Spring break is an awesome time for escaping the monotony and hardships of school and spending time with your best friends. Whether you're in high school or college, looking to travel far from home or near, this variety of unusual, nontraditional spring break trip destinations might just inspire your student group into a unique and memorable spring break 2016!
East Coast Southern Belles - We love the American South for its charming cities, historic sites and landmarks, famed hospitality, and best of all, the price. Many of the top cities of the South are considered budget cities, including Savannah, Georgia. The Southern cities along the East Coast are particularly beautiful and have a plethora of historic significance from Richmond which stood as the capital of the Confederacy to Charlottesville, Virginia, near which Presidents Thomas Jefferson and James Monroe made their homes. For sports lovers and thrill-seekers, Charlotte, North Carolina, is home to the NASCAR Hall of Fame as well as Carowinds theme park and in the same state, you'll find Asheville, an opulent city home to the Vanderbilt's mega-mansion, Biltmore. No matter which city you choose, or if you tour them all, you're sure to find intrigue, good food, a welcoming hand, and plenty to see and do.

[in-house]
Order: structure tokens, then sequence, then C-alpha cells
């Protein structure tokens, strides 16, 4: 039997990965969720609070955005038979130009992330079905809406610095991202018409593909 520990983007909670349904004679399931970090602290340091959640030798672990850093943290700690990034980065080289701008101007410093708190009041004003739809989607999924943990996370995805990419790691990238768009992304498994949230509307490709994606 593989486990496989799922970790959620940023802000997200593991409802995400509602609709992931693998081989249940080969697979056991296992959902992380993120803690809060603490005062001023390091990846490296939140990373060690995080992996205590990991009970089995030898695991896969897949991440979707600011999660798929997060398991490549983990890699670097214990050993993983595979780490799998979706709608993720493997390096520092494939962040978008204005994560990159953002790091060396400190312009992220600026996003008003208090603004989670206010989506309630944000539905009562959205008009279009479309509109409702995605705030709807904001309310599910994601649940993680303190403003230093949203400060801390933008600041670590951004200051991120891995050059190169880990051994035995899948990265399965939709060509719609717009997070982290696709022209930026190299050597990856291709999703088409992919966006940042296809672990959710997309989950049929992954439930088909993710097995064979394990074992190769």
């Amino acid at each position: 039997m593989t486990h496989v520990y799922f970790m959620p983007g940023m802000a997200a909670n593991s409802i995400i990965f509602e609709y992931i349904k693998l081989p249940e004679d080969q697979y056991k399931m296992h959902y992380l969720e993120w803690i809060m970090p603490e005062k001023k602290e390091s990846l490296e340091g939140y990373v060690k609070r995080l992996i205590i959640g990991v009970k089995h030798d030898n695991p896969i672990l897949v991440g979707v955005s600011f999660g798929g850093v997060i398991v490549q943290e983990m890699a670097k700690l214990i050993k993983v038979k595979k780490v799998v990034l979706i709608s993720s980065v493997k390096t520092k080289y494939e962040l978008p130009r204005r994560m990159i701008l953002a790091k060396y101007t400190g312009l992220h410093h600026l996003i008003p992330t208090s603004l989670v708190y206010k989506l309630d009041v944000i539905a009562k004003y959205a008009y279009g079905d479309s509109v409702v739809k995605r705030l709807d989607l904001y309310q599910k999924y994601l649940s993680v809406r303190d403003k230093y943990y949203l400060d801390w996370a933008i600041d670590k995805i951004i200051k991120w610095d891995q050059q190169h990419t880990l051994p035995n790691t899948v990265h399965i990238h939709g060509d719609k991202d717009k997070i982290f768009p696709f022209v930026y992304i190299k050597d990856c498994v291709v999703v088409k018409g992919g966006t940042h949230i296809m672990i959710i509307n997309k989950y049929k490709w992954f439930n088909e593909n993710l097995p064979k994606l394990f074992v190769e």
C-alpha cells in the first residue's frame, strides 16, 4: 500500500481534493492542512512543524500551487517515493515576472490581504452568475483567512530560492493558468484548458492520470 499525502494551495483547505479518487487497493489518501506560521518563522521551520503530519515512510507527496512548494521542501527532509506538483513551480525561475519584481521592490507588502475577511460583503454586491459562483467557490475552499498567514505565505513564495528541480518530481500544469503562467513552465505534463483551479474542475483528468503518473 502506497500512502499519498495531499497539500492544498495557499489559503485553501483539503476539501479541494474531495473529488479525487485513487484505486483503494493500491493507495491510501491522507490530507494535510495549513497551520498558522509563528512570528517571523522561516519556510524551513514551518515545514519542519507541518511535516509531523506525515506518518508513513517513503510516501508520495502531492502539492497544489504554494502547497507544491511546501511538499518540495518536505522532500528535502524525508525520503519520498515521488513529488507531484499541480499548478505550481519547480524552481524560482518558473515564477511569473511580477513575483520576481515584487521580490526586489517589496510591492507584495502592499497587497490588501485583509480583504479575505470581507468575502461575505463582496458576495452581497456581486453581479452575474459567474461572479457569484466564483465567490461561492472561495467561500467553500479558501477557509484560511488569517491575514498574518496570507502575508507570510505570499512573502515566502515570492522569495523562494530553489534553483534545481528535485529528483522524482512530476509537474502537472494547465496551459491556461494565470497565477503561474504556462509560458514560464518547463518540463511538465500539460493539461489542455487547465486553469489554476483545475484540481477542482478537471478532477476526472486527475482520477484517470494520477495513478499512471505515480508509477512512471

EcoTours & VolunTourism - Sustainable travel is an up and coming sector of tourism and this includes both Ecotourism and Voluntourism. The former, by definition, involves tourism based on supporting conservation efforts and touring natural environments that are often endangered. Ecotourists leave no "footprint" behind and often take part in activities like hiking, biking, kayaking or canoeing, and even zip-lining. Some of the best places in the United States to take part in ecotourism is the Pacific Northwest at Olympic National Park or the San Juan Islands off the coast of Seattle, Alaska's wild frontier, California's Channel Islands, and the islands of Hawaii.
Similarly, voluntourism is based on giving back during your time off, meaning you volunteer during your vacation. Some destinations support voluntourists by offering room and board for a certain amount of volunteering time and the rest may be spent being a regular tourist. Hawaii has a large voluntourism following though you can always find someplace to volunteer wherever you go. Large corporations like Red Cross and Habitat for Humanity are always looking for help and it's a great way to help someone (or something, animal shelters and reserves need help too) in need.